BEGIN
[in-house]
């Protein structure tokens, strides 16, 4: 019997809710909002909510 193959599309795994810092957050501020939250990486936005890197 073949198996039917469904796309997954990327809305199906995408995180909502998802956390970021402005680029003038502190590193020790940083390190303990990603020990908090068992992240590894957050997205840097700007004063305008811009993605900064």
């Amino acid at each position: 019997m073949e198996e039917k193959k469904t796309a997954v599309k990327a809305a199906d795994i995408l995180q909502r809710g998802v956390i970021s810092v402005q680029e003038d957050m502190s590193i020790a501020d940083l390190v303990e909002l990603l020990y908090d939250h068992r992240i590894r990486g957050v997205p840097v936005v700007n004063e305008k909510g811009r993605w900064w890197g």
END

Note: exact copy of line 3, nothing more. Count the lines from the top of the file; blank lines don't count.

């Amino acid at each position: 019997m073949e198996e039917k193959k469904t796309a997954v599309k990327a809305a199906d795994i995408l995180q909502r809710g998802v956390i970021s810092v402005q680029e003038d957050m502190s590193i020790a501020d940083l390190v303990e909002l990603l020990y908090d939250h068992r992240i590894r990486g957050v997205p840097v936005v700007n004063e305008k909510g811009r993605w900064w890197g």